I'm staying positive and know that we will prevail, but I hope we as a community can join forces and also be part of the conversation for financial economic growth. Yes, we love what we do, but we want to be able to make a living to thrive in 2020 and after COVID-19. We cannot take less than what we’re worth moving forward so that we can better prepare if this happens again.
- MARIA GIANNOPOULOS Owner, MakeupByRiagia
As a self-employed freelance makeup artist and business owner, COVID-19 has affected my business tremendously. Many of my clients have been forced to cancel their weddings and parties through July 2020. I've had to reimburse all those who had cancelled and placed deposits.
With all of this new found time at home, I am trying to leverage my Instagram platform to engage with my clients and followers. I am finding that many of my followers are interested in taking better care of their skin and improving makeup routines at home.
Being a licensed aesthetician and makeup artist, graduate of Christine Valmy School of Esthetics and MUD School, I can offer my professional advice and product recommendations on a personalized basis. I am also devoting time to provide private makeup classes and tutorials through platforms like Zoom and FaceTime.
I very much look forward to the day where we are able to go on with our celebrations, photoshoots and meetings. In the meantime, I am trying my best to ensure my clients feel heard and appreciated.
- Rebecca Casciano Makeup Artist and Founder, The Sacred Beauty Collective
As a clean beauty makeup artist, the pandemic has required me to suspend makeup artistry and makeup lesson bookings indefinitely. I'm not sure when we will all feel safe enough to work together again. While the uncertainty is challenging, this time has allowed me to fortify other aspects of my business that I'm really passionate about. Before all of this started, I'd been working on bringing my community, The Sacred Beauty Collective, to a virtual platform. I'm excited to share that we opened the virtual doors to this on May 1, which definitely feels more needed than ever.
Since the quarantine started, I've also been offering free virtual beauty sessions, and it's been a great way to be of service, connect with new people and potential clients. I'm grateful that I've had these offerings in the works for a while and look forward to finding new ways to create and grow personally and professionally.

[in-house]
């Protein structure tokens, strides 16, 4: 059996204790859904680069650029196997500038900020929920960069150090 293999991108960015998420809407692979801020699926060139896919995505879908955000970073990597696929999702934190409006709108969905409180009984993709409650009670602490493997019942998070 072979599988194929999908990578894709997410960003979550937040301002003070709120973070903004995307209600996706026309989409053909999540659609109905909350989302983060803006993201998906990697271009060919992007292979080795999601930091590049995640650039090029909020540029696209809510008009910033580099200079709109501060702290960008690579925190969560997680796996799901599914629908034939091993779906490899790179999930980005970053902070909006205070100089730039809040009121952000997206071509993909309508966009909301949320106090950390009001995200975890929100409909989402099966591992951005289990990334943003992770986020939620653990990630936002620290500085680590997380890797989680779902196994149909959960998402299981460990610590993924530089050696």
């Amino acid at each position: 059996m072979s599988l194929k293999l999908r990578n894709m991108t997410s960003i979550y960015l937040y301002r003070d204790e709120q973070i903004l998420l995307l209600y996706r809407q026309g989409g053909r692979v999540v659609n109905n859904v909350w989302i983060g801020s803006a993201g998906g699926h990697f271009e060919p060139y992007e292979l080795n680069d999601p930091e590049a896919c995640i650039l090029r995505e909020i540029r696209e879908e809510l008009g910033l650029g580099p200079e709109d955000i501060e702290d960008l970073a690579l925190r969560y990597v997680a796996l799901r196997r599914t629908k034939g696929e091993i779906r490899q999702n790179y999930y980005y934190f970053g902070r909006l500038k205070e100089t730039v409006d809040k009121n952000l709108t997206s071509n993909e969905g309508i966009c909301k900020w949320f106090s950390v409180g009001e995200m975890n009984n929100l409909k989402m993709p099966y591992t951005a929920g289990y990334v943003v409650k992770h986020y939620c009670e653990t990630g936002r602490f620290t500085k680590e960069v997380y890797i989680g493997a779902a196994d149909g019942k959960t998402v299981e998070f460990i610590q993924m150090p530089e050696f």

- Joy Fennell Founder, The Joy In Beauty
COVID-19 has severely impacted my business because I am not able to work on anyone at the present moment. I'm a makeup artist, and our job is basically to touch people by applying makeup all day. This virus has halted all productions, jobs and events that normally need makeup and hair talent. No one is working at the moment. I'm both a W4 and a 1099 worker. Both sides have been severely impacted. I applied for unemployment, but haven't heard back, and I didn't receive the PPP or EIDL. Every day, I constantly think about what is going to happen, and it's caused a bit of anxiety, but I'm also trying to stay positive and hope for the best.
- Kristen Arnett Makeup Artist and Healthy Beauty Expert, Kristen Arnett
Clearly, the most significant impact is the loss of all in-person makeup clients for private lessons, group workshops, photo shoots and events, and being able to work on filmed productions. Now more than ever, the pivot towards remote learning is vital. I’ve been cultivating an online presence as a green beauty educator with a global audience since 2009. Because my background includes makeup artistry, cosmetics product development, retail sales and training, years ago I began offering online classes and developed a unique method for astoundingly accurate virtual makeup lessons.
Recognizing the ever-growing importance of video in their marketing mix, forward-thinking brands, retailers, distributors and even aesthetic institutes have been reaching out in greater numbers for my help crafting strategic training tools that "touch” beauty advisors and/or consumers in a virtual landscape.
The biggest pivot here is that I've devised a way to offer fully remote, professional productions at a significant cost savings and in a format that greatly relieves key managers from diverting energy away from their core responsibilities. What we create aims to bolster sales, engagement, brand awareness, loyalty and authority in the marketplace. And, with a higher ROI, it’s a win for everyone. However, to meet my clients’ needs for immediate content in the interim while I can’t film with models and a crew on set, I’ve already come up with a creative solution to that, but I’m not revealing it just yet!